Usually get to posting notes on this region in the way you usually arrive at the wines, but I’ve shunted this region up the batting order for two reasons. Firstly, Sauternes and Barsac have made some of the most thrilling wines of the 2011 vintage, red or white. Secondly, it seems a bit unfair that they should always trail the reds, especially so in this vintage. Sauternes and Barsac are always appealing young, particularly during a week of tasting tannic, sappy reds, but defining their exact scale and grandeur feels tricky to me. Not this year. 2011 Sauternes is clearly in the same league as 2010 and 2009. It may even be the best year the region has had since 2001.
Posts Tagged ‘2011’
Chateau Léoville-Las-Cases is fantastically good in 2011
St Julien is one of Bordeaux’s most homogenous red wine appellations and the quality level is uniformly high. Once again in 2011 this commune didn’t reach the giddy heights of 2009 or 2010 but if priced correctly this could be a good vintage for consumption. That said at the top end Chateau Léoville-Las-Cases fantastically good, a wine made from extremely low yields and what was an extremely dry vintage overall. For me it tops the commune and is up with the very best wines of the vintage. Its strength and density are reminiscent of Latour, which it neighbours of course.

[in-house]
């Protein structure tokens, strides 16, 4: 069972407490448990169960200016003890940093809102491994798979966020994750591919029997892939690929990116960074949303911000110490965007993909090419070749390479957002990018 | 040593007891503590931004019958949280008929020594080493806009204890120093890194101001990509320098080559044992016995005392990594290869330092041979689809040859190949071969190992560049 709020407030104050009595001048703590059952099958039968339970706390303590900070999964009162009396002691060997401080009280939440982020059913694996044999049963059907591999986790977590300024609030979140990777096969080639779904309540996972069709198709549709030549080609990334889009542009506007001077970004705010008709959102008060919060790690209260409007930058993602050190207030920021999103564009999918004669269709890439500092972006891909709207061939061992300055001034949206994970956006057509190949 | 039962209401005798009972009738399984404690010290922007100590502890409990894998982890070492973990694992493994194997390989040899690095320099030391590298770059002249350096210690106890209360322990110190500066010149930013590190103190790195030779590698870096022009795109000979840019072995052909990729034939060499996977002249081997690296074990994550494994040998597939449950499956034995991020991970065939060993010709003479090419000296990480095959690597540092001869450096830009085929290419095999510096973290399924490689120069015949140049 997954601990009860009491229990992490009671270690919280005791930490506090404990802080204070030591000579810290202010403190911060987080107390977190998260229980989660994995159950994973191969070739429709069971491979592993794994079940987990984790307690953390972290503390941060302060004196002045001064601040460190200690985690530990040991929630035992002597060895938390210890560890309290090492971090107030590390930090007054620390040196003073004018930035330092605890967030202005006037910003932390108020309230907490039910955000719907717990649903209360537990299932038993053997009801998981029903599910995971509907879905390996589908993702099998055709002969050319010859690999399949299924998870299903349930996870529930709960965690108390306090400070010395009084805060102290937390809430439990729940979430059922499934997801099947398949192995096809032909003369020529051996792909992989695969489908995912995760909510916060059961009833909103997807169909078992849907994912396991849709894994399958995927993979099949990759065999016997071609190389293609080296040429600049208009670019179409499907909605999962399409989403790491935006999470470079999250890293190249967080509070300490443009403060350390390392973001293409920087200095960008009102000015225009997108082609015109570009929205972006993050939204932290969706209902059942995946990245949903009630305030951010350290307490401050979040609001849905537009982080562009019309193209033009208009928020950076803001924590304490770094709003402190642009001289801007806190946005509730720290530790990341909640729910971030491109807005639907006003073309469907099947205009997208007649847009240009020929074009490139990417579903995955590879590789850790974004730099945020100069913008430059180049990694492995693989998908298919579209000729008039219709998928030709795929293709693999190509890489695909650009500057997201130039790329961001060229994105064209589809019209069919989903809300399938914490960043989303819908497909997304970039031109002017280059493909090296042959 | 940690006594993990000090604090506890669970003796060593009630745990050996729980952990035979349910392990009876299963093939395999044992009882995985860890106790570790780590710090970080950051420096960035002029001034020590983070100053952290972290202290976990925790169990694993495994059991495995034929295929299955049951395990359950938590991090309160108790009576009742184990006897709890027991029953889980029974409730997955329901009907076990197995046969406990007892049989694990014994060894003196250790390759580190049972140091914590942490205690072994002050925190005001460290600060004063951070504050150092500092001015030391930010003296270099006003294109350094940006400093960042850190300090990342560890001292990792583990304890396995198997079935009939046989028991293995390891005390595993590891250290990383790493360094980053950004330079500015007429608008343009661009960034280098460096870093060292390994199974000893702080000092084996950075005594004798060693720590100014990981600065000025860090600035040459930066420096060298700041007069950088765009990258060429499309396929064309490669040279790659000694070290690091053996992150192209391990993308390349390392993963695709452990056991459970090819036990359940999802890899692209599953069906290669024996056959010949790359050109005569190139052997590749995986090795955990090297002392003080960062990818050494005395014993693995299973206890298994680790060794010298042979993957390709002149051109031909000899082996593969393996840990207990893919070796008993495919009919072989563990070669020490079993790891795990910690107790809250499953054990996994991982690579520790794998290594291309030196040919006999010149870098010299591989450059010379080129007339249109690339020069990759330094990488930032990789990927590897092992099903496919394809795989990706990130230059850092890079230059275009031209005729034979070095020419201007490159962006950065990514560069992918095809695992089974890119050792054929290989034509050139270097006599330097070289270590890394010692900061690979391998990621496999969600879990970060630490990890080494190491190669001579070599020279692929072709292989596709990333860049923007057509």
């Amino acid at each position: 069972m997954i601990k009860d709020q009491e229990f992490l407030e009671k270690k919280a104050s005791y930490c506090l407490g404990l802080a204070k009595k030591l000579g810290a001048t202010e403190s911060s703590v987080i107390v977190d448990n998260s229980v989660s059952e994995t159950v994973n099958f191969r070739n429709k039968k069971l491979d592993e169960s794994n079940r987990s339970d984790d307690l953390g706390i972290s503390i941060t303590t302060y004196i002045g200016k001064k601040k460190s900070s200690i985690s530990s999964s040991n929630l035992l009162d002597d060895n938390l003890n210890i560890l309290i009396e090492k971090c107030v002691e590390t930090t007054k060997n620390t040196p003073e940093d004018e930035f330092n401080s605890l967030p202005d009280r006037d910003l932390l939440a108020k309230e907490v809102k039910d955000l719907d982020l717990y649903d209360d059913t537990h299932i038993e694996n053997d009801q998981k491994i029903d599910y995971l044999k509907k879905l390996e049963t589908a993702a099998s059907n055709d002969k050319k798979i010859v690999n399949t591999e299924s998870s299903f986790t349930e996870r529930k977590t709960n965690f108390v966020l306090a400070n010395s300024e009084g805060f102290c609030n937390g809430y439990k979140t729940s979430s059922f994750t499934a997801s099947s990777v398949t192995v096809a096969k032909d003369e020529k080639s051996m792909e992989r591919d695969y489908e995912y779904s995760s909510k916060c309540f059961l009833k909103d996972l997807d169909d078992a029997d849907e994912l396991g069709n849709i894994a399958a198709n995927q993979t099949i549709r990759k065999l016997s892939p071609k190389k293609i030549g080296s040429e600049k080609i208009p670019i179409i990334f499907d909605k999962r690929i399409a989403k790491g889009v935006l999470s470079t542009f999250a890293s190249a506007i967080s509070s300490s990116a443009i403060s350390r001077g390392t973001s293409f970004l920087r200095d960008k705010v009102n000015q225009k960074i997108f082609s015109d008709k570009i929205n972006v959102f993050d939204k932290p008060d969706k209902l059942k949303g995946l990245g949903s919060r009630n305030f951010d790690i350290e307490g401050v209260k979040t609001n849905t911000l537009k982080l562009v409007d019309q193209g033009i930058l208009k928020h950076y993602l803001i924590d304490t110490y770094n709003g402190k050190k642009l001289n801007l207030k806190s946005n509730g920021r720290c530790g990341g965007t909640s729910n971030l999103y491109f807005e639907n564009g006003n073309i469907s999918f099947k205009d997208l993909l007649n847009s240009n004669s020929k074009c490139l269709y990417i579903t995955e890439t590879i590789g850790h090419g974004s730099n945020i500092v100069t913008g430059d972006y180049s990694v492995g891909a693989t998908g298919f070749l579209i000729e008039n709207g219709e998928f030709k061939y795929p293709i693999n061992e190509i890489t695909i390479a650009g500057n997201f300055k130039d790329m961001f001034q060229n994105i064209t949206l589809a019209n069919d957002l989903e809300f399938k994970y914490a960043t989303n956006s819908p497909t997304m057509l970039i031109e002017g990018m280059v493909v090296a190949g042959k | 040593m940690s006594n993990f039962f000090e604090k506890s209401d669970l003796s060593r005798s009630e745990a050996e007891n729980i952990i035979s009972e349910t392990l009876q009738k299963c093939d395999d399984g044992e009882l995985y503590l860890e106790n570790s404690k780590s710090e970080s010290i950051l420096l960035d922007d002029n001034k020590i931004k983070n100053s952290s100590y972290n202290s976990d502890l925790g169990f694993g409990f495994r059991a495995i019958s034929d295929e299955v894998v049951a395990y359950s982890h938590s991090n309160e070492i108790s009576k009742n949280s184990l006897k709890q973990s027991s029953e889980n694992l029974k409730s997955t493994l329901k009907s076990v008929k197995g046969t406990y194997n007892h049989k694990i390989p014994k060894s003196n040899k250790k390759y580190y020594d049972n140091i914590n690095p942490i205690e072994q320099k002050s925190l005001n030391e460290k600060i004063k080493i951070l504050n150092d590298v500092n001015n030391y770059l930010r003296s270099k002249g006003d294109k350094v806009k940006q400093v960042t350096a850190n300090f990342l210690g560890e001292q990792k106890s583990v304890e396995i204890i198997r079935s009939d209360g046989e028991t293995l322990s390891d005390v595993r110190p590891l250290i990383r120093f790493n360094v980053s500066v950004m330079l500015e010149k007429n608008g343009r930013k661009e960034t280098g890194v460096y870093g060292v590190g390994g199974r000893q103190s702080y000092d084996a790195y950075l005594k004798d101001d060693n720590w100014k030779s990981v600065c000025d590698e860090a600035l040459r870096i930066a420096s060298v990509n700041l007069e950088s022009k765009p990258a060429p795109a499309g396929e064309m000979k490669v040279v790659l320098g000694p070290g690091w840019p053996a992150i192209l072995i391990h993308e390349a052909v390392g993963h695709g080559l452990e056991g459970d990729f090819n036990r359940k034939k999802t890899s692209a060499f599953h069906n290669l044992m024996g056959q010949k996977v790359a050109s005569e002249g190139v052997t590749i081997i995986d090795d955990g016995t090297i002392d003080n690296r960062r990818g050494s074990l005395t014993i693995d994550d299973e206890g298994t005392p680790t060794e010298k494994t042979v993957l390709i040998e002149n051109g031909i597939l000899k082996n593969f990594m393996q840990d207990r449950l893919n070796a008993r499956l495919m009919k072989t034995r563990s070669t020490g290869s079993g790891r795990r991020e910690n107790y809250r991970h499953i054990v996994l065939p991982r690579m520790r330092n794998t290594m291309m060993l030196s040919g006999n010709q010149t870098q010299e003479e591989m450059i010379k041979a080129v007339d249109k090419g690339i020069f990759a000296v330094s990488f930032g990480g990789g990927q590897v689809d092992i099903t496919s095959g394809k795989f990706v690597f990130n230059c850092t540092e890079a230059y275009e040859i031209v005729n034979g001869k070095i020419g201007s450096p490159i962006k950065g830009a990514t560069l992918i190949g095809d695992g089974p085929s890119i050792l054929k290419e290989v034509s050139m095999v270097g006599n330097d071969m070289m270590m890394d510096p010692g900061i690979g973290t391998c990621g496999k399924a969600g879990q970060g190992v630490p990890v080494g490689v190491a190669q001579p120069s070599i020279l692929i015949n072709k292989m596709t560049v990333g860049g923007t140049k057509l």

There’s no doubt that 2011 is an inconsistent vintage in Bordeaux. The same problems that affected the region generally also had a big impact in Pauillac. Here, as elsewhere, a combination of drought, a warm, dry spring, followed by a cool autumnal summer, with occasional severe heat spikes, knocked the growth cycle out kilter. Pauillac has some of the greatest terroir on earth of course. It makes it naturally well insured against the most meagre and challenging of years. Given too the extraordinary level of investment in the vineyards and the cellars over the past decade, plus obsessive attention to detail and daily micromanagement at the finest properties, it’s hardly surprising, then, that the best estates here deliver an extremely decent glass of 2011. So much so in fact you almost forget what a tricky harvest this was to grow and vinify. Almost….
Twenty-minutes isn’t a long time, but it’s a lifetime if, on the eve of harvest, your vineyard is sat beneath a storm producing hail the size of golf balls. As extreme vineyard events go the St Estèphe hail storm that struck on September 1st 2011 was a dramatic as they come. Not every producer was mind you. It was highly localised, passing some vineyards, clipping others but decimating quite a few. Basil Tesseron, owner of Chateau Lafon-Rochet, who made good wine in the end, described it as the viticultural equivalent of falling off the Empire State Building – a microscopically short event ending in oblivion. The immediate fear, apart from the reduction in yield and damage to those vines physically stripped of their leaves, branches and fruit, would have then been the secondary threat of rot on the remaining bunches. This fear would have been made more complex by the fact that the vineyards were approaching maturity but not quite ready to pick. Do you wait and get proper phenolic ripeness or risk losing the lot to rot? Or do you pick quickly but end up with green wines and unripe tannins? Add all this to a vintage that had seen conditions see-saw and which overall was pitifully dry. Pouring over meteorological charts at that few days of harvest was probably all you could do – that and having a stiff gin and tonic and go with your instinct. Close your eyes and feel the force Luke.